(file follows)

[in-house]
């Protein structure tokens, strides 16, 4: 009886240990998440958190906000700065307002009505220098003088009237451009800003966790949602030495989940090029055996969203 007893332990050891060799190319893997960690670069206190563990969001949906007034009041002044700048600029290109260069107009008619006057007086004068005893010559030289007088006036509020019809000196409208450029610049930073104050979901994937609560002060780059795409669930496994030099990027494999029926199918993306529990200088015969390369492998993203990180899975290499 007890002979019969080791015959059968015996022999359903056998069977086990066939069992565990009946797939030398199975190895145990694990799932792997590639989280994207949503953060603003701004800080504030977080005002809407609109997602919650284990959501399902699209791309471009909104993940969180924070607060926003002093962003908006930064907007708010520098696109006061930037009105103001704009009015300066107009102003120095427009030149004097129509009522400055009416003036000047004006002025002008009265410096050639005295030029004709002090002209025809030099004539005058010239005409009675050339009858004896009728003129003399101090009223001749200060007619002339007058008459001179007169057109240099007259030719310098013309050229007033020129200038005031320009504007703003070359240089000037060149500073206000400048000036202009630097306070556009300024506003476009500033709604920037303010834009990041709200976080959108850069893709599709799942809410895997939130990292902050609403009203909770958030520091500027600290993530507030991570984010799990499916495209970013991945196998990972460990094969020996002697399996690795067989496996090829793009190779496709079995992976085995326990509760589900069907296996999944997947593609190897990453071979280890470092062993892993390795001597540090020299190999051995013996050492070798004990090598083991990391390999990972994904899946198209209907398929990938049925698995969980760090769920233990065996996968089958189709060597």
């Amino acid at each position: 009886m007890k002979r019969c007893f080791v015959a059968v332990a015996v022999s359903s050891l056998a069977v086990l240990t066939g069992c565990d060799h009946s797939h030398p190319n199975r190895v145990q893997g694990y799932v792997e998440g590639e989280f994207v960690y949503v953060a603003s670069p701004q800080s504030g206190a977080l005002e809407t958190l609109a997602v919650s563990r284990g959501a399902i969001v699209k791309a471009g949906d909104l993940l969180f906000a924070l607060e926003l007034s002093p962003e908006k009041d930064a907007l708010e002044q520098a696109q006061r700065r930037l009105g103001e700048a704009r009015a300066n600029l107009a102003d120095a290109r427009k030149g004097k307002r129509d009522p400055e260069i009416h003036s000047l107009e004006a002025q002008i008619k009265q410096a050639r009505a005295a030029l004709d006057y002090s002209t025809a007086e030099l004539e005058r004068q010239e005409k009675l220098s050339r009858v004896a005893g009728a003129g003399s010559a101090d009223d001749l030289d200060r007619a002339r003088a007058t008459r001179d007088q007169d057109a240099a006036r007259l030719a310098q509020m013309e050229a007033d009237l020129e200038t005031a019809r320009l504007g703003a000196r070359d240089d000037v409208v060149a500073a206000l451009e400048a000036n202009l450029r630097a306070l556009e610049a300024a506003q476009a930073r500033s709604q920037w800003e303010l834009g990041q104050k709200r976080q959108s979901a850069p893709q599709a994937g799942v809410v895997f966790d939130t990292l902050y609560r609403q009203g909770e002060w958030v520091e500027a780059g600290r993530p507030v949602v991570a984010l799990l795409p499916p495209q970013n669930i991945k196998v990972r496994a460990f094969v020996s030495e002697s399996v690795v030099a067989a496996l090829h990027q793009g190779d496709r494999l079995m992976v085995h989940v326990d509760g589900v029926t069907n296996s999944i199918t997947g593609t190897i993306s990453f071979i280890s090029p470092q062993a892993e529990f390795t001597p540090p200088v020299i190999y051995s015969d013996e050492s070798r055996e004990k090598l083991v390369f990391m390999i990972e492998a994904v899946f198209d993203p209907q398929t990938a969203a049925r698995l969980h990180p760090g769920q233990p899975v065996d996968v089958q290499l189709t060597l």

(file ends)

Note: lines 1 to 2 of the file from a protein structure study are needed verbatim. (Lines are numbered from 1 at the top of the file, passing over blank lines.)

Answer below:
[in-house]
């Protein structure tokens, strides 16, 4: 009886240990998440958190906000700065307002009505220098003088009237451009800003966790949602030495989940090029055996969203 007893332990050891060799190319893997960690670069206190563990969001949906007034009041002044700048600029290109260069107009008619006057007086004068005893010559030289007088006036509020019809000196409208450029610049930073104050979901994937609560002060780059795409669930496994030099990027494999029926199918993306529990200088015969390369492998993203990180899975290499 007890002979019969080791015959059968015996022999359903056998069977086990066939069992565990009946797939030398199975190895145990694990799932792997590639989280994207949503953060603003701004800080504030977080005002809407609109997602919650284990959501399902699209791309471009909104993940969180924070607060926003002093962003908006930064907007708010520098696109006061930037009105103001704009009015300066107009102003120095427009030149004097129509009522400055009416003036000047004006002025002008009265410096050639005295030029004709002090002209025809030099004539005058010239005409009675050339009858004896009728003129003399101090009223001749200060007619002339007058008459001179007169057109240099007259030719310098013309050229007033020129200038005031320009504007703003070359240089000037060149500073206000400048000036202009630097306070556009300024506003476009500033709604920037303010834009990041709200976080959108850069893709599709799942809410895997939130990292902050609403009203909770958030520091500027600290993530507030991570984010799990499916495209970013991945196998990972460990094969020996002697399996690795067989496996090829793009190779496709079995992976085995326990509760589900069907296996999944997947593609190897990453071979280890470092062993892993390795001597540090020299190999051995013996050492070798004990090598083991990391390999990972994904899946198209209907398929990938049925698995969980760090769920233990065996996968089958189709060597």